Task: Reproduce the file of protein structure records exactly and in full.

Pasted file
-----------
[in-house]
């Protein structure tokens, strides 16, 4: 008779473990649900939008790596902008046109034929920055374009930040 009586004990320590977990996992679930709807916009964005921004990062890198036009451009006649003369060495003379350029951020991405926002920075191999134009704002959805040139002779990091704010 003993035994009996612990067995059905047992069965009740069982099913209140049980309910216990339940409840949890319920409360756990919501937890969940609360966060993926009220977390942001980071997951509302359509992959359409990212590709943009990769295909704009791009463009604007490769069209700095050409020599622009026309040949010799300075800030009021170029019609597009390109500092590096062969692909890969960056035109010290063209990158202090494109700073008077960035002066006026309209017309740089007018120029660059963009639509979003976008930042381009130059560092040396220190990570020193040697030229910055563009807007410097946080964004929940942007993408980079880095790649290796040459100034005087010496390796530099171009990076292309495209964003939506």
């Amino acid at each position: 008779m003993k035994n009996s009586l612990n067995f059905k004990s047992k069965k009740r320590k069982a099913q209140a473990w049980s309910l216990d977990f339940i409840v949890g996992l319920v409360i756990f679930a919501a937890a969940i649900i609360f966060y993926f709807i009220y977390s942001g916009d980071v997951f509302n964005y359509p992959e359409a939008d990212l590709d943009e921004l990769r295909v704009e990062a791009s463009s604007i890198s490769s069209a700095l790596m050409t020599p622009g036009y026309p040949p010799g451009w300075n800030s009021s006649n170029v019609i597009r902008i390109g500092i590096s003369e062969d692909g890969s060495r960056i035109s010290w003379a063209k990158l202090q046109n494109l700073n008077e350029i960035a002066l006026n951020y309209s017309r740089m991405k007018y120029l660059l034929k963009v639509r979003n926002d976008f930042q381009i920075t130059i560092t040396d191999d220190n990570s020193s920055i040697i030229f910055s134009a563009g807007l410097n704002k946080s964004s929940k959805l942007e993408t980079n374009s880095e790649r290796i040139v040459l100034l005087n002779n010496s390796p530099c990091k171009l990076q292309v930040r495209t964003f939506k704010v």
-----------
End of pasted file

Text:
[in-house]
């Protein structure tokens, strides 16, 4: 008779473990649900939008790596902008046109034929920055374009930040 009586004990320590977990996992679930709807916009964005921004990062890198036009451009006649003369060495003379350029951020991405926002920075191999134009704002959805040139002779990091704010 003993035994009996612990067995059905047992069965009740069982099913209140049980309910216990339940409840949890319920409360756990919501937890969940609360966060993926009220977390942001980071997951509302359509992959359409990212590709943009990769295909704009791009463009604007490769069209700095050409020599622009026309040949010799300075800030009021170029019609597009390109500092590096062969692909890969960056035109010290063209990158202090494109700073008077960035002066006026309209017309740089007018120029660059963009639509979003976008930042381009130059560092040396220190990570020193040697030229910055563009807007410097946080964004929940942007993408980079880095790649290796040459100034005087010496390796530099171009990076292309495209964003939506």
């Amino acid at each position: 008779m003993k035994n009996s009586l612990n067995f059905k004990s047992k069965k009740r320590k069982a099913q209140a473990w049980s309910l216990d977990f339940i409840v949890g996992l319920v409360i756990f679930a919501a937890a969940i649900i609360f966060y993926f709807i009220y977390s942001g916009d980071v997951f509302n964005y359509p992959e359409a939008d990212l590709d943009e921004l990769r295909v704009e990062a791009s463009s604007i890198s490769s069209a700095l790596m050409t020599p622009g036009y026309p040949p010799g451009w300075n800030s009021s006649n170029v019609i597009r902008i390109g500092i590096s003369e062969d692909g890969s060495r960056i035109s010290w003379a063209k990158l202090q046109n494109l700073n008077e350029i960035a002066l006026n951020y309209s017309r740089m991405k007018y120029l660059l034929k963009v639509r979003n926002d976008f930042q381009i920075t130059i560092t040396d191999d220190n990570s020193s920055i040697i030229f910055s134009a563009g807007l410097n704002k946080s964004s929940k959805l942007e993408t980079n374009s880095e790649r290796i040139v040459l100034l005087n002779n010496s390796p530099c990091k171009l990076q292309v930040r495209t964003f939506k704010v």